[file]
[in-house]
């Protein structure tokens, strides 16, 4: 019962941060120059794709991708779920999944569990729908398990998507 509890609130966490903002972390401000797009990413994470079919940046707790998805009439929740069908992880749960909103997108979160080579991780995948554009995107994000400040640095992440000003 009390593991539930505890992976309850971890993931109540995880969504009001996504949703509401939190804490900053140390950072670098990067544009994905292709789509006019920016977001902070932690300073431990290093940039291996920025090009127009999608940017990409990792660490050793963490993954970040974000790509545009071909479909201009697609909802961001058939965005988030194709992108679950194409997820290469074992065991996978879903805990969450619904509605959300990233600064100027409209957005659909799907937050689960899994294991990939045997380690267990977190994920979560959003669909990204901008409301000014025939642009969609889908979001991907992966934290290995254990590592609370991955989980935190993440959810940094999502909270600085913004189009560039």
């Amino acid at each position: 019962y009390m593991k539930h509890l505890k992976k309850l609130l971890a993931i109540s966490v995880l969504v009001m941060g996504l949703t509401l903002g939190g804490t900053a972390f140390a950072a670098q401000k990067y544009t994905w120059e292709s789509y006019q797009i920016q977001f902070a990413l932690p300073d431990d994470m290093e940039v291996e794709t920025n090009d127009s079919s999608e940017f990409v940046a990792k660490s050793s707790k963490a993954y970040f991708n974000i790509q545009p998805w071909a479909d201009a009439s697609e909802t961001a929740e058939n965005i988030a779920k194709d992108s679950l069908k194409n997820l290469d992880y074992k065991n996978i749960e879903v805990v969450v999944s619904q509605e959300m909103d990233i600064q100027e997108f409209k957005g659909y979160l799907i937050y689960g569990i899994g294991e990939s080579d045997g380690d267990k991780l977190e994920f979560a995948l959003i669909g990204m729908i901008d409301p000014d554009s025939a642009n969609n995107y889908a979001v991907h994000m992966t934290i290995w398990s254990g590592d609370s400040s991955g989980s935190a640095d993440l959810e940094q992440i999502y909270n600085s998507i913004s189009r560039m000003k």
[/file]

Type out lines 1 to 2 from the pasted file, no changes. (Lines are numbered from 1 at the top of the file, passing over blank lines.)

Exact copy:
[in-house]
């Protein structure tokens, strides 16, 4: 019962941060120059794709991708779920999944569990729908398990998507 509890609130966490903002972390401000797009990413994470079919940046707790998805009439929740069908992880749960909103997108979160080579991780995948554009995107994000400040640095992440000003 009390593991539930505890992976309850971890993931109540995880969504009001996504949703509401939190804490900053140390950072670098990067544009994905292709789509006019920016977001902070932690300073431990290093940039291996920025090009127009999608940017990409990792660490050793963490993954970040974000790509545009071909479909201009697609909802961001058939965005988030194709992108679950194409997820290469074992065991996978879903805990969450619904509605959300990233600064100027409209957005659909799907937050689960899994294991990939045997380690267990977190994920979560959003669909990204901008409301000014025939642009969609889908979001991907992966934290290995254990590592609370991955989980935190993440959810940094999502909270600085913004189009560039």